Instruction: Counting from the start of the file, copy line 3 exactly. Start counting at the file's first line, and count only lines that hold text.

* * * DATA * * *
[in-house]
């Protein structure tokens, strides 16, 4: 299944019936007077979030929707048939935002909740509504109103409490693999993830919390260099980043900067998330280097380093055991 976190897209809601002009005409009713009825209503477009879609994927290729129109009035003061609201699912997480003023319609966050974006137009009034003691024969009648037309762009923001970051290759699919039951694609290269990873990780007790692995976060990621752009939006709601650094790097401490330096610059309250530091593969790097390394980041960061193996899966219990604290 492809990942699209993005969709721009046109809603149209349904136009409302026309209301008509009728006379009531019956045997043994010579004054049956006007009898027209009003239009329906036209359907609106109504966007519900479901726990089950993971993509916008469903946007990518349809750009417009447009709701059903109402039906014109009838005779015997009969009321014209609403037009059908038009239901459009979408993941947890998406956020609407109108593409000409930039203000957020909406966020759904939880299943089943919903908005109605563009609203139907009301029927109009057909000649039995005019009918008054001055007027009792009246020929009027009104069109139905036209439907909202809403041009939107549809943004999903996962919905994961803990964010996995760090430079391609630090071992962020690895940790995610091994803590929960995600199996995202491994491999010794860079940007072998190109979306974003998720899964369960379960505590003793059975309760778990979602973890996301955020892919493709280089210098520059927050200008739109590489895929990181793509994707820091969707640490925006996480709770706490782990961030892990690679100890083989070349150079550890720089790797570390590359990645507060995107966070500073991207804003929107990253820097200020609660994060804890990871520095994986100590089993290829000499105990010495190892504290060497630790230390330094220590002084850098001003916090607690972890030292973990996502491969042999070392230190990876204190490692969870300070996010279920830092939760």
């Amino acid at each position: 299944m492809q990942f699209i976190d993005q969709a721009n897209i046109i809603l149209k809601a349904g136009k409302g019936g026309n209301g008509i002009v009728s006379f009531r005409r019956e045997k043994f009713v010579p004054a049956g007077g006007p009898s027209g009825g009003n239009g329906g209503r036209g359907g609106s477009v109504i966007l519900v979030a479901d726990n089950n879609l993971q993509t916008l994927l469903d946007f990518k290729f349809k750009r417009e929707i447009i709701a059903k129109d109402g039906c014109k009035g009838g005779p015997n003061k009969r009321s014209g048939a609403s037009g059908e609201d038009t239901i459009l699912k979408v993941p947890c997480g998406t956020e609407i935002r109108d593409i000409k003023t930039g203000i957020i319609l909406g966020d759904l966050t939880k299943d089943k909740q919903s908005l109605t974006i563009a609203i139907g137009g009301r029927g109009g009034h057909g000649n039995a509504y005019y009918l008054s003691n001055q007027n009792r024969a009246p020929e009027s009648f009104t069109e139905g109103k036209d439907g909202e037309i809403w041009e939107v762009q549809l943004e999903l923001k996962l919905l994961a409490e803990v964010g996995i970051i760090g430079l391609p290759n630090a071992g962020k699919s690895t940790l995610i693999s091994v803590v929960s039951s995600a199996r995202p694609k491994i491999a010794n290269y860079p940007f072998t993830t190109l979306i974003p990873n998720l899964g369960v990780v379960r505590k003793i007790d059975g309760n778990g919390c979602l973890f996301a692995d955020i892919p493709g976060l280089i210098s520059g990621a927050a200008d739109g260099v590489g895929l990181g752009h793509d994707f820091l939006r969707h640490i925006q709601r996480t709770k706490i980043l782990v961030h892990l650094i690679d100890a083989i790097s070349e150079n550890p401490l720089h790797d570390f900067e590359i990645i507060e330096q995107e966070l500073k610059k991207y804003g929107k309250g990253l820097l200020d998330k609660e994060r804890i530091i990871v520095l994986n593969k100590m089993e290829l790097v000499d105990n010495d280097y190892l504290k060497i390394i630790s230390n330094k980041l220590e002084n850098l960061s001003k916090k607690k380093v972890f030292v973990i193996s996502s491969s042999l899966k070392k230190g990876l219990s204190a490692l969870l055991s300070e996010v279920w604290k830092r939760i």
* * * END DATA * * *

């Amino acid at each position: 299944m492809q990942f699209i976190d993005q969709a721009n897209i046109i809603l149209k809601a349904g136009k409302g019936g026309n209301g008509i002009v009728s006379f009531r005409r019956e045997k043994f009713v010579p004054a049956g007077g006007p009898s027209g009825g009003n239009g329906g209503r036209g359907g609106s477009v109504i966007l519900v979030a479901d726990n089950n879609l993971q993509t916008l994927l469903d946007f990518k290729f349809k750009r417009e929707i447009i709701a059903k129109d109402g039906c014109k009035g009838g005779p015997n003061k009969r009321s014209g048939a609403s037009g059908e609201d038009t239901i459009l699912k979408v993941p947890c997480g998406t956020e609407i935002r109108d593409i000409k003023t930039g203000i957020i319609l909406g966020d759904l966050t939880k299943d089943k909740q919903s908005l109605t974006i563009a609203i139907g137009g009301r029927g109009g009034h057909g000649n039995a509504y005019y009918l008054s003691n001055q007027n009792r024969a009246p020929e009027s009648f009104t069109e139905g109103k036209d439907g909202e037309i809403w041009e939107v762009q549809l943004e999903l923001k996962l919905l994961a409490e803990v964010g996995i970051i760090g430079l391609p290759n630090a071992g962020k699919s690895t940790l995610i693999s091994v803590v929960s039951s995600a199996r995202p694609k491994i491999a010794n290269y860079p940007f072998t993830t190109l979306i974003p990873n998720l899964g369960v990780v379960r505590k003793i007790d059975g309760n778990g919390c979602l973890f996301a692995d955020i892919p493709g976060l280089i210098s520059g990621a927050a200008d739109g260099v590489g895929l990181g752009h793509d994707f820091l939006r969707h640490i925006q709601r996480t709770k706490i980043l782990v961030h892990l650094i690679d100890a083989i790097s070349e150079n550890p401490l720089h790797d570390f900067e590359i990645i507060e330096q995107e966070l500073k610059k991207y804003g929107k309250g990253l820097l200020d998330k609660e994060r804890i530091i990871v520095l994986n593969k100590m089993e290829l790097v000499d105990n010495d280097y190892l504290k060497i390394i630790s230390n330094k980041l220590e002084n850098l960061s001003k916090k607690k380093v972890f030292v973990i193996s996502s491969s042999l899966k070392k230190g990876l219990s204190a490692l969870l055991s300070e996010v279920w604290k830092r939760i």